Commented Nov 27, 2017 at 17:52
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    $\begingroup$ Then, every time a new game is played, some type of adjustment ripples out over the entire graph. So in my example above, after the Greenland champion loses his first match to the first Australian, his rating goes down...but so does the rating for every other player in the isolated "Greenland pocket", etc. So as the Greenland champion's rating converges at 1330 (the more Australians he plays) all the other Greenlander's ratings go down at the same/appropriate rate as well. $\endgroup$
    – smeeb
    Commented Nov 27, 2017 at 17:54
  • $\begingroup$ Could one create something initial using internet play or some other international competition (is there e.g. something like a World Championship?)? One could keep the relative strengths of players secret until they get calibrated by, let's say, 6 games versus people that have a rating already. No idea whether that's feasible. $\endgroup$
    – Björn
    Commented Nov 29, 2017 at 15:52

1 Answer 1


Maybe something can be done. As I said in the comment, if there is no communication, there can be no flow of information, so nothing can be done. But, then, at some point in time some communication starts, that is, some players from region A starts to play some from region B. Then, maybe an hierarchical Bayesian formulation can be made.

Represent all the players as a large graph (graph theory sense), with nodes (players) connected once per game. So this is a multigraph, where each arch represents a game played. Then you can run some community detection algorithm to detect regions or comunities. So, assign each player to a community. Extend the elo model with one additive parameter per region. At start this regional parameters are zero. When games are played with players from the same region, there will be no information on regional parameters, so this wil simply be kept fixed at present values, or, if you want, with delta functions as priors. But, when a game is played with players from regions A and B, say, there will be information on $\theta_A - \theta_B$, so in this case you will have a real prior on this difference. First time this occurs, this prior woukd be non-informative, or at least with a very large variance.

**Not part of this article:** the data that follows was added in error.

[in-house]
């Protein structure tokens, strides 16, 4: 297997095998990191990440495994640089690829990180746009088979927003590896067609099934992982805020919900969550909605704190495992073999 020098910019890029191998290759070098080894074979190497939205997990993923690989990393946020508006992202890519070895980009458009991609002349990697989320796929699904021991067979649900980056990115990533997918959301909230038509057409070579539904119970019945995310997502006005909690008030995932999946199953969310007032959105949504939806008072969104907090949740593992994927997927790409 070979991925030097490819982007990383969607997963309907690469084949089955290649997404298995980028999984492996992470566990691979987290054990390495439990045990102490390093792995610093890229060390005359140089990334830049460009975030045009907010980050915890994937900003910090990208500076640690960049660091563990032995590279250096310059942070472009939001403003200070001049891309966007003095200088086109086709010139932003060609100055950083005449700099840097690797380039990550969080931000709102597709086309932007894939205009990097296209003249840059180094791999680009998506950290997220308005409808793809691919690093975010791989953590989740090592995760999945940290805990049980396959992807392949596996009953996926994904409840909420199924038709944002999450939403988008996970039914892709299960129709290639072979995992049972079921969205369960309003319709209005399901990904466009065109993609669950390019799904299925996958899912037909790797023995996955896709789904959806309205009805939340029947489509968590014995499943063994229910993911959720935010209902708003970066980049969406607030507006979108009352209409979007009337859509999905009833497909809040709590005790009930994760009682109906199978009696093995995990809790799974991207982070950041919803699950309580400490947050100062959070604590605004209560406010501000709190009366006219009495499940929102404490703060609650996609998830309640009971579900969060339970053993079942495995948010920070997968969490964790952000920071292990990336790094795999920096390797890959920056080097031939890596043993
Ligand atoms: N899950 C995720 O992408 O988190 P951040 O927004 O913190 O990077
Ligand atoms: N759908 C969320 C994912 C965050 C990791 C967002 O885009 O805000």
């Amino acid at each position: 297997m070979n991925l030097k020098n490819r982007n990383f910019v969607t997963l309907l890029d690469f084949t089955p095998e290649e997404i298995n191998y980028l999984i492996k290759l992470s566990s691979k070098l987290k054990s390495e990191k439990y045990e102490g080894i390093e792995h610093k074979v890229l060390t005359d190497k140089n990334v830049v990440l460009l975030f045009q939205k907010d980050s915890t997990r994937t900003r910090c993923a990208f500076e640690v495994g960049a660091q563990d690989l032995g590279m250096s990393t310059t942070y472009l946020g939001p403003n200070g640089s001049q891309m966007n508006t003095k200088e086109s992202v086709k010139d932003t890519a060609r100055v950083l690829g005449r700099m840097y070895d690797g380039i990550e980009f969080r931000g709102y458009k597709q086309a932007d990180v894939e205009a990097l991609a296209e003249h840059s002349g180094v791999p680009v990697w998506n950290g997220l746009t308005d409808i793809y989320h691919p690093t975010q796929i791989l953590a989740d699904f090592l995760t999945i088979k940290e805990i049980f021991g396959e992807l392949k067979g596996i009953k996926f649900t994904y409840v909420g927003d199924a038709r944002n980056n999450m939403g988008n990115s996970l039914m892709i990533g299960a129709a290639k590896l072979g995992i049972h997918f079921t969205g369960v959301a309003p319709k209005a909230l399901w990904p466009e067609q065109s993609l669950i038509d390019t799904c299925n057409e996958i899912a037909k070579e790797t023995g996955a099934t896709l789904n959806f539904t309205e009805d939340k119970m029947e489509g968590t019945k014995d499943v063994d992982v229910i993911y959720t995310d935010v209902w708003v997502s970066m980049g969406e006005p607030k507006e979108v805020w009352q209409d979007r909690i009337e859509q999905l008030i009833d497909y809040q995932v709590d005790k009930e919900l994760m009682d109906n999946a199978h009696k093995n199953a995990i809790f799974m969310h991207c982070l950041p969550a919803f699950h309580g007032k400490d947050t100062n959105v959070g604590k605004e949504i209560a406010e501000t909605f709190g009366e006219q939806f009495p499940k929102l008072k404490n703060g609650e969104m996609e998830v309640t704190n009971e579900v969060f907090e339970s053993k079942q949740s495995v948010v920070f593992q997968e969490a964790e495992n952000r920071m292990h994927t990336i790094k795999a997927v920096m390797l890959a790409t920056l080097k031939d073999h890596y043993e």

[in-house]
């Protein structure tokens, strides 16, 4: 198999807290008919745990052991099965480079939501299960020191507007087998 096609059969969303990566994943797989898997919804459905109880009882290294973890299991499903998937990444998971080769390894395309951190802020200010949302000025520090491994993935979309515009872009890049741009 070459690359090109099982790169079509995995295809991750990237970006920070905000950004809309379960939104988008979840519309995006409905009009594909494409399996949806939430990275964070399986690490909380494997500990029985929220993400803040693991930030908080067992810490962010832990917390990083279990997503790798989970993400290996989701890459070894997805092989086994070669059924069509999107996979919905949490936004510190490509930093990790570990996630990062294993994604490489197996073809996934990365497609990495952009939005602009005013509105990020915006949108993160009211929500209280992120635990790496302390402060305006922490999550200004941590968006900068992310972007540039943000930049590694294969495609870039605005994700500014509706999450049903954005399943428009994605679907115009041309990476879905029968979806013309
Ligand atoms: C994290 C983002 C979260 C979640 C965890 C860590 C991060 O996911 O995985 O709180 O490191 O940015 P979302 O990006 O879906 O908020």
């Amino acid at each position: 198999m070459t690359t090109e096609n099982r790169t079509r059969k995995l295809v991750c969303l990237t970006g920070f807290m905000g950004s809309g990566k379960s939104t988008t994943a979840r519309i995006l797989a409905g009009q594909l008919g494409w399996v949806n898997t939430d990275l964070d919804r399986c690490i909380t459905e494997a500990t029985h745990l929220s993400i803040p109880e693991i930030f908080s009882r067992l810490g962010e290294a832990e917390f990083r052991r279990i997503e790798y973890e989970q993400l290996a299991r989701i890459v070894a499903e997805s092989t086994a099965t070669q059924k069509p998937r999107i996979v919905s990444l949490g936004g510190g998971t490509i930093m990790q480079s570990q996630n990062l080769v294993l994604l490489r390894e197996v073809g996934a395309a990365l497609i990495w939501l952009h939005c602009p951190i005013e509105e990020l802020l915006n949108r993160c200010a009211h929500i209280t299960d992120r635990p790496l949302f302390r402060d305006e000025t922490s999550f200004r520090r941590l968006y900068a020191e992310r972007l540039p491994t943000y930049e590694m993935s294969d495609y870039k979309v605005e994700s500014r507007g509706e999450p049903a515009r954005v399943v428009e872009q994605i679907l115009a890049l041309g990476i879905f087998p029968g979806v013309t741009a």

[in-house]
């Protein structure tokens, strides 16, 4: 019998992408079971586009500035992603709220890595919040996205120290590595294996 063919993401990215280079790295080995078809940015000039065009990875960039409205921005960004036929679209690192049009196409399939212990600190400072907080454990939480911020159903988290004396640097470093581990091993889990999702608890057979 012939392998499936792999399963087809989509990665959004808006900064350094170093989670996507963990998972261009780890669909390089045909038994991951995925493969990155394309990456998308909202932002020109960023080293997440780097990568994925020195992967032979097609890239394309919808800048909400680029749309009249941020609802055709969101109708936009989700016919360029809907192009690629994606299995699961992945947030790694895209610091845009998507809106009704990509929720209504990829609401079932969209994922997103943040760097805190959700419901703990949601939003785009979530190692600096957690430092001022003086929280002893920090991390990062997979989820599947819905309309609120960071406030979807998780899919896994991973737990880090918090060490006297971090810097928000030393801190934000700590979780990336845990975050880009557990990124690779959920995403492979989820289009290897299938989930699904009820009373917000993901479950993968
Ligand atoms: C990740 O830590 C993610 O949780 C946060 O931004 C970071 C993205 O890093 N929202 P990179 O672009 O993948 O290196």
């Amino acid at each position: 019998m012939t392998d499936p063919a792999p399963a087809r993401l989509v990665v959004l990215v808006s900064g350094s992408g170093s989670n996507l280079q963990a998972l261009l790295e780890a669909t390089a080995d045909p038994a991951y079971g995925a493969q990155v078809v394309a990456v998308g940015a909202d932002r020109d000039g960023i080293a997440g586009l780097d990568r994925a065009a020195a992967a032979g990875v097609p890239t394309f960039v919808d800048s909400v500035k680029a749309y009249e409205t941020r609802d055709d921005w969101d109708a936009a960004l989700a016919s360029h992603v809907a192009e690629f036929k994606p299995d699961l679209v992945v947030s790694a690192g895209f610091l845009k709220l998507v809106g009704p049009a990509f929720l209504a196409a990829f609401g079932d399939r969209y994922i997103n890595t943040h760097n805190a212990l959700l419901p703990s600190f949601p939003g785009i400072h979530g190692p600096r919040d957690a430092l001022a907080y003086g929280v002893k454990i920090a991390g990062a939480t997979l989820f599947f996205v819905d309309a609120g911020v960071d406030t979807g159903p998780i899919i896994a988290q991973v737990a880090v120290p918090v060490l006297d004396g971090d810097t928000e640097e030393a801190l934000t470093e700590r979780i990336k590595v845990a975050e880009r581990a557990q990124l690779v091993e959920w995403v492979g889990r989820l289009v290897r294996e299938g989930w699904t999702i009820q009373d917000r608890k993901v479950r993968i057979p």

Such a model would give the effect you describe in your post: "Essentially I'm wondering if there's a way for ratings to "ripple throughout a pocket/isolated group" anytime this cross-pollination does occur." I wil not try now to formulate such a model, but it should be doable, and maybe not to difficult. If something is already done, I do not know, but I am sure that such a kind of hierarchical bayes is the way to go. Oh, the model I described assumes region diferences is a constant. In practice, I guess it would be rating-level dependent, with small differences at the top of the scale (where there in practice will be more communication). So maybe extend with a straight line model for each region.

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    $\begingroup$ That makes sense, I think, but you get the "problem" - or perhaps it's a feature, but likely something people would dislike - that your rating could be massively adjusted, just because someone from your country finally played someone from another country and did badly (relative to the Elo rating differences). The ideal starting point would be to start with some global set that trickles done. This is essentially what was done for Elo, where it started with people geting ratings that were doing international tournaments and then everyone else derived theirs from those ratings. $\endgroup$
    – Björn
    Commented Nov 29, 2017 at 15:50
  • $\begingroup$ @Björn: Yes, but what he is asking for cannot be done without such effect! So its a feature ... If that is a good idea to use in practice, I do not know. $\endgroup$ Commented Nov 29, 2017 at 16:02